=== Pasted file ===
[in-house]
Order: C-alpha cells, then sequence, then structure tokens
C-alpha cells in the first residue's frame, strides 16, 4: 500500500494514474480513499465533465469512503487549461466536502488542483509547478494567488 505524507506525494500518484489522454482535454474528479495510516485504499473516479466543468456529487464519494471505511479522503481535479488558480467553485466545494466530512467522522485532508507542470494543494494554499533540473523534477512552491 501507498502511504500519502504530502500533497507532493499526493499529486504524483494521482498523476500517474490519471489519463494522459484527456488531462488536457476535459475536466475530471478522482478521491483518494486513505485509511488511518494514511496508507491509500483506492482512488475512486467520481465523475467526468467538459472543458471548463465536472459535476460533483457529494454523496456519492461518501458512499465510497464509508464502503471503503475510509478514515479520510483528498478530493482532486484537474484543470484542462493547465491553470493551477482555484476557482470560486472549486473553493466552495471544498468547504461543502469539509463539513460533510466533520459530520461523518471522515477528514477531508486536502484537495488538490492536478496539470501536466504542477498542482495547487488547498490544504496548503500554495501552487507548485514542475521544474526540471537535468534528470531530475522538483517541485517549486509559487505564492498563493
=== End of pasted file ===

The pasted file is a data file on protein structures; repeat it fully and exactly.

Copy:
[in-house]
Order: C-alpha cells, then sequence, then structure tokens
C-alpha cells in the first residue's frame, strides 16, 4: 500500500494514474480513499465533465469512503487549461466536502488542483509547478494567488 505524507506525494500518484489522454482535454474528479495510516485504499473516479466543468456529487464519494471505511479522503481535479488558480467553485466545494466530512467522522485532508507542470494543494494554499533540473523534477512552491 501507498502511504500519502504530502500533497507532493499526493499529486504524483494521482498523476500517474490519471489519463494522459484527456488531462488536457476535459475536466475530471478522482478521491483518494486513505485509511488511518494514511496508507491509500483506492482512488475512486467520481465523475467526468467538459472543458471548463465536472459535476460533483457529494454523496456519492461518501458512499465510497464509508464502503471503503475510509478514515479520510483528498478530493482532486484537474484543470484542462493547465491553470493551477482555484476557482470560486472549486473553493466552495471544498468547504461543502469539509463539513460533510466533520459530520461523518471522515477528514477531508486536502484537495488538490492536478496539470501536466504542477498542482495547487488547498490544504496548503500554495501552487507548485514542475521544474526540471537535468534528470531530475522538483517541485517549486509559487505564492498563493